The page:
4. [44]
    I accept that the application of the ADA is difficult to understand even for lawyers who are not familiar with the area and, in this case, Mr Alexander has not had any assistance since 17 February 2016 and it is unclear whether Ms Douglas is legally qualified.
  5. [45]
    I consider that Mr Alexander understood that the directions required that he file a document by a particular date. I consider that he understood that the directions required him to outline the conduct about which he complains. However, I do not consider that he was able to properly identify how that conduct breached the ADA by reference to the particular provisions of the ADA and do so in the form of contentions. Indeed, even when he had the assistance of Ms Douglas, the documents filed were not compliant.
  6. [46]
    I do not consider that Mr Alexander has acted proactively in advancing his complaint. He has not prioritised obtaining legal representation or complying with directions. He says that he wants the proceedings concluded as soon as possible but his actions to date do not indicate that it has been a priority for him.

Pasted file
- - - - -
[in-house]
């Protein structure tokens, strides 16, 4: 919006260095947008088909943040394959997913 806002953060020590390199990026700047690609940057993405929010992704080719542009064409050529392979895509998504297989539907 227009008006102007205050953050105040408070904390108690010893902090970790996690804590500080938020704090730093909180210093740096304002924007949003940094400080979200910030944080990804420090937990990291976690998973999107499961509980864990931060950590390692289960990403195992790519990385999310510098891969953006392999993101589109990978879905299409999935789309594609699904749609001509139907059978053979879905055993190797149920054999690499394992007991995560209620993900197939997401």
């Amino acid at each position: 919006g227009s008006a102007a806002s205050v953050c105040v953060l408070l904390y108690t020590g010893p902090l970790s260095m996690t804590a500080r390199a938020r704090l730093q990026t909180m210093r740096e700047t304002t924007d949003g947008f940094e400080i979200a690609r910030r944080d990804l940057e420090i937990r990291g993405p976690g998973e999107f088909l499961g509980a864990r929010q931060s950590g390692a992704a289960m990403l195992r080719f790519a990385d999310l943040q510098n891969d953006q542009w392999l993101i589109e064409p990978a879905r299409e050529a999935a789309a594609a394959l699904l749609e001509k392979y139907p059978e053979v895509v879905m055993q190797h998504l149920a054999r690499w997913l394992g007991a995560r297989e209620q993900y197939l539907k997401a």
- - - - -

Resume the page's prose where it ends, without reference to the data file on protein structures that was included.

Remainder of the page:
7. [47]
    Mr Alexander was aware that he was required to lodge contentions relating to Mr Holland by 5 February 2016. There was no attempt by Mr Alexander personally to comply with the direction. I consider that his inaction at that time was unreasonable. However, I accept that he thought Ms Douglas would file the appropriate document so that his non-compliance was not deliberate.
  8. [48]
    On balance, I find that Mr Alexander does not have a reasonable excuse for non-compliance with the Tribunal’s directions.

Have the respondents been unnecessarily disadvantaged?

  1. [49]
    The respondents say that they have a right to have the proceedings against them dealt with expeditiously and it is now nine months since the complaint was referred to the Tribunal. It was submitted that Mr Holland is suffering stress and anxiety and is unable to apply for promotions or advance his career until the proceedings are finalised. Further, it is claimed that the QPS is unable to finalise any managerial action in relation to the parties and the wider group of officers involved at the relevant station.
  2. [50]
    This proceeding was first scheduled for hearing in early 2016. While that hearing was vacated, the compulsory conference in late January partially resolved the complaint so that there has been some progress.
  3. [51]
    I accept that while these proceedings remain undetermined Mr Holland is negatively impacted. It would not be unusual for parties to any litigious process to suffer anxiety and stress. The working relationship of the parties to this proceeding and the nature of the proceedings likely adds to the level of anxiety. There has been some disadvantage to the respondents in Mr Alexander’s failure to comply.
  4. [52]
    However, I am not satisfied that the disadvantage is sufficient to justify the proceeding being struck out or dismissed.
  5. [53]